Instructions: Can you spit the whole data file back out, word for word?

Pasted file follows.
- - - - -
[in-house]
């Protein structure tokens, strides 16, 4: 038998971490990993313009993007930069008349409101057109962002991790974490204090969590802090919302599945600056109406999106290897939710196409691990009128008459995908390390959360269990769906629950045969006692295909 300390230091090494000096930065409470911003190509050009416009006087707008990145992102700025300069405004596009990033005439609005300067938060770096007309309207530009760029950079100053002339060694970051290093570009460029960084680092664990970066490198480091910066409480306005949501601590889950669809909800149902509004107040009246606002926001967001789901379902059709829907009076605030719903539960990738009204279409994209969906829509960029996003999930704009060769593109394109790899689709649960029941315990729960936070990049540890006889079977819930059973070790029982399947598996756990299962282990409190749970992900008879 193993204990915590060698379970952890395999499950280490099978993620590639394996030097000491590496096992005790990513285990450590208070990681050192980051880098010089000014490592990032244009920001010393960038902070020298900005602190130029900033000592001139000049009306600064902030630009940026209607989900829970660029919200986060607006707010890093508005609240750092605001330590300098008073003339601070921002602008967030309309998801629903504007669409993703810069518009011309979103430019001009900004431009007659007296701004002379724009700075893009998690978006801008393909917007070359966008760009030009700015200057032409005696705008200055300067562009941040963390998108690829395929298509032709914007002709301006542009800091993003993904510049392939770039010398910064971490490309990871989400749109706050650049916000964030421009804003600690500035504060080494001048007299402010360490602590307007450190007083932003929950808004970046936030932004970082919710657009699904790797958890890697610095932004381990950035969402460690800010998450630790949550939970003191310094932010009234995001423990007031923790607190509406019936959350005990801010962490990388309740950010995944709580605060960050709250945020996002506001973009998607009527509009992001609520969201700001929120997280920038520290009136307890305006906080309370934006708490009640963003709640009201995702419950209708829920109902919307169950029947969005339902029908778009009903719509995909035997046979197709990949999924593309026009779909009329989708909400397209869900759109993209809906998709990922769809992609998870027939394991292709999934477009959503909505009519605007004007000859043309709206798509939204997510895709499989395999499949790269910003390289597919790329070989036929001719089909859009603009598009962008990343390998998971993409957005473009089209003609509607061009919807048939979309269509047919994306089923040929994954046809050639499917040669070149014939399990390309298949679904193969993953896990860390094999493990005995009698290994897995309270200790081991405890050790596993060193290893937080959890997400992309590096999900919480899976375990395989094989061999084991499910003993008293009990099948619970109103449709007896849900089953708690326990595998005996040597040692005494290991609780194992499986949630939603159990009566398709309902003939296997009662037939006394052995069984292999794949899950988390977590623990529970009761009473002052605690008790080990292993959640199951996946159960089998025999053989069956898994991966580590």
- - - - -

[in-house]
């Protein structure tokens, strides 16, 4: 038998971490990993313009993007930069008349409101057109962002991790974490204090969590802090919302599945600056109406999106290897939710196409691990009128008459995908390390959360269990769906629950045969006692295909 300390230091090494000096930065409470911003190509050009416009006087707008990145992102700025300069405004596009990033005439609005300067938060770096007309309207530009760029950079100053002339060694970051290093570009460029960084680092664990970066490198480091910066409480306005949501601590889950669809909800149902509004107040009246606002926001967001789901379902059709829907009076605030719903539960990738009204279409994209969906829509960029996003999930704009060769593109394109790899689709649960029941315990729960936070990049540890006889079977819930059973070790029982399947598996756990299962282990409190749970992900008879 193993204990915590060698379970952890395999499950280490099978993620590639394996030097000491590496096992005790990513285990450590208070990681050192980051880098010089000014490592990032244009920001010393960038902070020298900005602190130029900033000592001139000049009306600064902030630009940026209607989900829970660029919200986060607006707010890093508005609240750092605001330590300098008073003339601070921002602008967030309309998801629903504007669409993703810069518009011309979103430019001009900004431009007659007296701004002379724009700075893009998690978006801008393909917007070359966008760009030009700015200057032409005696705008200055300067562009941040963390998108690829395929298509032709914007002709301006542009800091993003993904510049392939770039010398910064971490490309990871989400749109706050650049916000964030421009804003600690500035504060080494001048007299402010360490602590307007450190007083932003929950808004970046936030932004970082919710657009699904790797958890890697610095932004381990950035969402460690800010998450630790949550939970003191310094932010009234995001423990007031923790607190509406019936959350005990801010962490990388309740950010995944709580605060960050709250945020996002506001973009998607009527509009992001609520969201700001929120997280920038520290009136307890305006906080309370934006708490009640963003709640009201995702419950209708829920109902919307169950029947969005339902029908778009009903719509995909035997046979197709990949999924593309026009779909009329989708909400397209869900759109993209809906998709990922769809992609998870027939394991292709999934477009959503909505009519605007004007000859043309709206798509939204997510895709499989395999499949790269910003390289597919790329070989036929001719089909859009603009598009962008990343390998998971993409957005473009089209003609509607061009919807048939979309269509047919994306089923040929994954046809050639499917040669070149014939399990390309298949679904193969993953896990860390094999493990005995009698290994897995309270200790081991405890050790596993060193290893937080959890997400992309590096999900919480899976375990395989094989061999084991499910003993008293009990099948619970109103449709007896849900089953708690326990595998005996040597040692005494290991609780194992499986949630939603159990009566398709309902003939296997009662037939006394052995069984292999794949899950988390977590623990529970009761009473002052605690008790080990292993959640199951996946159960089998025999053989069956898994991966580590």